Students examine area. In this area measurement lesson, students use non-standard units of measurement to find the area of various objects in the classroom. They work in small groups on different measurement activities and present their findings to the class upon completion. There is an assessment and an assignment included in this lesson
Fourth graders are introduced to the various types of measurements. Using a recipe, they practice measuring out the correct amount of ingredients while making the food. They also practice using a scale and following the directions on a recipe.
Students measure stuffed animals with various materials such as dog biscuits, paper clips, and yarn. In this measurement lesson, students measure the stuffed animals, and understand the concept of long and short and big and little.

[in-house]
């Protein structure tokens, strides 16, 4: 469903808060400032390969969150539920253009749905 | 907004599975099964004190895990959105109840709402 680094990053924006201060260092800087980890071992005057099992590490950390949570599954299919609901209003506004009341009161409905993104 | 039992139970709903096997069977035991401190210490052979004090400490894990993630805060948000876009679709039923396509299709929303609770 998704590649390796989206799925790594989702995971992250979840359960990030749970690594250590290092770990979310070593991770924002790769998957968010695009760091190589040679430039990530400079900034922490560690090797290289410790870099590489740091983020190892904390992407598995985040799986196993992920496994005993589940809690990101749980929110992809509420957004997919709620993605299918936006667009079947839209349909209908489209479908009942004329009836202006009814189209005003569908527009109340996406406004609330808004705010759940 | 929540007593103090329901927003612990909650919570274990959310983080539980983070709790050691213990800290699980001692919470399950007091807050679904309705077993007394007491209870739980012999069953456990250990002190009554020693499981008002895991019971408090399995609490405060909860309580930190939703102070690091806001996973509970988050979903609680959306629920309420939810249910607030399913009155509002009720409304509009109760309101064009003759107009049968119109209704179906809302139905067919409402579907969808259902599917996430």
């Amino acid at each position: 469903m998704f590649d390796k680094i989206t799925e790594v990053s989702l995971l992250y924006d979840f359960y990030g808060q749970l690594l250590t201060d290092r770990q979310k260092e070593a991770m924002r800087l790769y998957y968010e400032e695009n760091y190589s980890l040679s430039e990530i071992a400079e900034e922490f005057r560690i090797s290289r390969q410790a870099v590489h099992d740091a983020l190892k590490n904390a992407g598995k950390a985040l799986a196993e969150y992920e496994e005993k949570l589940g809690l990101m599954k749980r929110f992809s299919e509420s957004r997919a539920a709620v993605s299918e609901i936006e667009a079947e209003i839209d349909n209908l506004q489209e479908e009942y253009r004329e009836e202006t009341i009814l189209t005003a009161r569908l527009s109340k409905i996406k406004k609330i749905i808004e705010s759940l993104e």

Demonstrate how rain is measured. Pupils will use a rain gauge to measure the amount of rainfall during one week. Then record the data and discuss the results.
Young mathematicians explore data collection and mathematical problem solving. They will work in cooperative groups to determine the height of a tree by measuring several predetermined distances on the ground. They will use the data collected to set up mathematical ratio problems and calculate the height of the tree.
Estimate and explore the length and weight of classroom items using standard measurement and scales. Students will work in groups to determine appropriate measuring tools, weigh or measure items, and record their results on a data chart. They will also participate in a related online activity.
Sixth graders explore measuring lung capacity. In this respiratory system lesson, 6th graders conduct an experiment on their fellow class mates that measures how much air capacity their lungs have. Students record and graph the data collected.
In this online interactive literature worksheet, students respond to 10 short answer and essay questions about Shakespeare's Measure for Measure. Students may check some of their answers online.